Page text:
After months of anticipation, News Corp. (NYSE: NWS)’s Rupert Murdoch finally showed off The Daily, his attempt to bring the daily newspaper to the iPad, as a finished product yesterday in New York City.
In the end, we have a multimedia magazine that's not all that interesting.
We've been hearing about this thing for so long, in some ways it was bound to be a disappointment. Robert McGarvey wrote an Internet Evolution blog on the matter back in November, suggesting it might save journalism. I'm here to tell you, it's probably not going to do that.
First, the details: The Daily, as the name suggests, is a daily iPad newspaper. It costs 99 cents a week, or $40 for a year. As you would expect, it has pictures and video and pages you can go through with the flick of a finger. So far, nothing earth-shattering, right? But don't just take my word for it. Check out this video from online magazine Fast Company
that shows off some of the features:
What strikes me immediately is that The Daily looks like a conventional news magazine. I don't know what I was expecting -- perhaps something new and more exciting -- but what I got was essentially a multimedia iPad version of Time.
Sure, the multimedia elements are nice, but I can highly recommend The Guardian's Eyewitness or the Life Explorer apps for some really dazzling photo journalism -- both of which are free, by the way. And the fact that The Daily includes video? Well, of course it includes video.
The problem here as I see it is the model. Murdoch apparently thinks that we still want a daily newspaper from a single voice, and that we are willing to pay for it. What he doesn't understand is that today's readers want to read the content they want from a variety of sources. The Flipboard app, for instance, creates a magazine-like experience on the fly from the sources you choose -- and it's free.
Unfortunately for News Corp, as VentureBeat reports, it's already invested an astonishing $30 million just to launch this thing, and it will cost another $500,000 a week to keep it going. While Murdoch says the right things about taking the presses and the trucks out of the equation to produce a leaner operation, I'm left wondering how many subscribers and advertisers it will take to make the initial investment back, never mind make it profitable -- especially with Apple taking half of the subscription revenues.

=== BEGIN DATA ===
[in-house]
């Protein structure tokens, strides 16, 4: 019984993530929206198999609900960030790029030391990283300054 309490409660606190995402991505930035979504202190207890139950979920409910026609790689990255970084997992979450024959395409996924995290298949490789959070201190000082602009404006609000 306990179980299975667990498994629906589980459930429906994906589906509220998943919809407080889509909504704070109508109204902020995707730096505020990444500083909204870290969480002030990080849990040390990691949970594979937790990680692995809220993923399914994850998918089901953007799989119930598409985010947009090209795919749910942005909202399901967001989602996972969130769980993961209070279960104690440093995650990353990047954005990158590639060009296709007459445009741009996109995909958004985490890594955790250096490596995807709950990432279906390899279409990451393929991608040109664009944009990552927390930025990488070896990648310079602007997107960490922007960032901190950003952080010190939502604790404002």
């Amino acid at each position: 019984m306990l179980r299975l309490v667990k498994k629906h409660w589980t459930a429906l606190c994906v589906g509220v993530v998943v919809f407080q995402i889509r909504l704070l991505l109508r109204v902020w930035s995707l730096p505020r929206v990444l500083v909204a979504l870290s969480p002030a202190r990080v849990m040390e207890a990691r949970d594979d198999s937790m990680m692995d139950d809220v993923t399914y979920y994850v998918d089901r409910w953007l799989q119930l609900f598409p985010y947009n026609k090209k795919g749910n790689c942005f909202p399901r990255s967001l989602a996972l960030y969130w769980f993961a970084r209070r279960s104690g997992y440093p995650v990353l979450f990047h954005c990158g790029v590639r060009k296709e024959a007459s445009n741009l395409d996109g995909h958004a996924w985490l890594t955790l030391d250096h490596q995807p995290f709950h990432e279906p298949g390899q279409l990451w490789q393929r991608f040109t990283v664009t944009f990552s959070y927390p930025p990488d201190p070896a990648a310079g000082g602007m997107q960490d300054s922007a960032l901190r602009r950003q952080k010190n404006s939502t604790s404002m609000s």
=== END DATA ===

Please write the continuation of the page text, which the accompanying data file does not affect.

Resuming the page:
What really has to be troubling for the folks involved in this project is the short leash that Murdoch has given his experimental projects in the past. And make no mistake, this is one of his experiments. Writing on PaidContent, Evan Rudowski, co-founder of hosted Website platform provider SubHub, told the tale of iGuide, a 1995 News Corp. project he worked on with a similar mission to take the news business to the Web.
The parallels between the two projects are hard to miss, and it didn't take long for Murdoch to conclude he was throwing good money after bad. Rudowski writes: "With no partner to help pay the freight at iGuide, Murdoch soon lost his resolve and shut things down - ironically right at the beginning of the dot-com bubble."
Rudowski wonders if The Daily will suffer a similar fate.
The surly Murdoch surely understands the news business, even as he struggles to “get” the Internet, the Web, and a new generation of tablets. But like a new restaurant owner, he also understands he has to sell a certain number of meals to make this work, and even he has to wonder how he's going to get the economy of scale to make that happen.
Unfortunately for Murdoch and News Corp., The Daily is doomed from the get-go because it's a 20th-century model in a 21st-century package -- and what the old newspaper man in Murdoch can't see is that nobody wants that anymore.
— Ron Miller is a freelance technology journalist, blogger, FierceContentManagement editor, and contributing editor at EContent magazine.
I didn't like the two column layout, had a very print feel. Making use of the iPad is not just using video, it's presenting information in a clever way. A really good example of this is Shape Magazine's New Year, New You issue. I don't love the content, but I think the presentation is very well done.
Print requires big buildings and large staffs, deadlines, printing presses and distribution of the paper product. It's big and expensive. Most traditional newspapers have to cover their print side, so they can't go all out online.
Conversely, an online publication is cheaper and leaner from the start. It's not handcuffed by trying to protect an existing business model and it can start with as few staff as required and only add as needed. All you need is a computer and some reporting savvy.
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